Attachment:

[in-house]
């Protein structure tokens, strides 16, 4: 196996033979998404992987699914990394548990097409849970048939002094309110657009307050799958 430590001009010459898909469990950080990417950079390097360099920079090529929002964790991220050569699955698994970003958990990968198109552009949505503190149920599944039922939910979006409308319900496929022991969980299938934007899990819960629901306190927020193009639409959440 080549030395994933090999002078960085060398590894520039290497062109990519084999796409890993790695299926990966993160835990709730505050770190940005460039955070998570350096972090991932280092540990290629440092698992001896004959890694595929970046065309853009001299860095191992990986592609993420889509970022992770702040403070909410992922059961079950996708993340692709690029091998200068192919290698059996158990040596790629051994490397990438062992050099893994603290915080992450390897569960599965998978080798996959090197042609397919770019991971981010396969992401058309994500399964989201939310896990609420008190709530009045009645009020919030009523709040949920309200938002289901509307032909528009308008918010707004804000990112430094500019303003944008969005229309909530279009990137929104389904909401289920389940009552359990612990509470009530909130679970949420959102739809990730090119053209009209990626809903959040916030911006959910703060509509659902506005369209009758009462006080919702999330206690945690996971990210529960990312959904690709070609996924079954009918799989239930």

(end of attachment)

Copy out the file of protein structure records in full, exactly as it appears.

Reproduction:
[in-house]
């Protein structure tokens, strides 16, 4: 196996033979998404992987699914990394548990097409849970048939002094309110657009307050799958 430590001009010459898909469990950080990417950079390097360099920079090529929002964790991220050569699955698994970003958990990968198109552009949505503190149920599944039922939910979006409308319900496929022991969980299938934007899990819960629901306190927020193009639409959440 080549030395994933090999002078960085060398590894520039290497062109990519084999796409890993790695299926990966993160835990709730505050770190940005460039955070998570350096972090991932280092540990290629440092698992001896004959890694595929970046065309853009001299860095191992990986592609993420889509970022992770702040403070909410992922059961079950996708993340692709690029091998200068192919290698059996158990040596790629051994490397990438062992050099893994603290915080992450390897569960599965998978080798996959090197042609397919770019991971981010396969992401058309994500399964989201939310896990609420008190709530009045009645009020919030009523709040949920309200938002289901509307032909528009308008918010707004804000990112430094500019303003944008969005229309909530279009990137929104389904909401289920389940009552359990612990509470009530909130679970949420959102739809990730090119053209009209990626809903959040916030911006959910703060509509659902506005369209009758009462006080919702999330206690945690996971990210529960990312959904690709070609996924079954009918799989239930």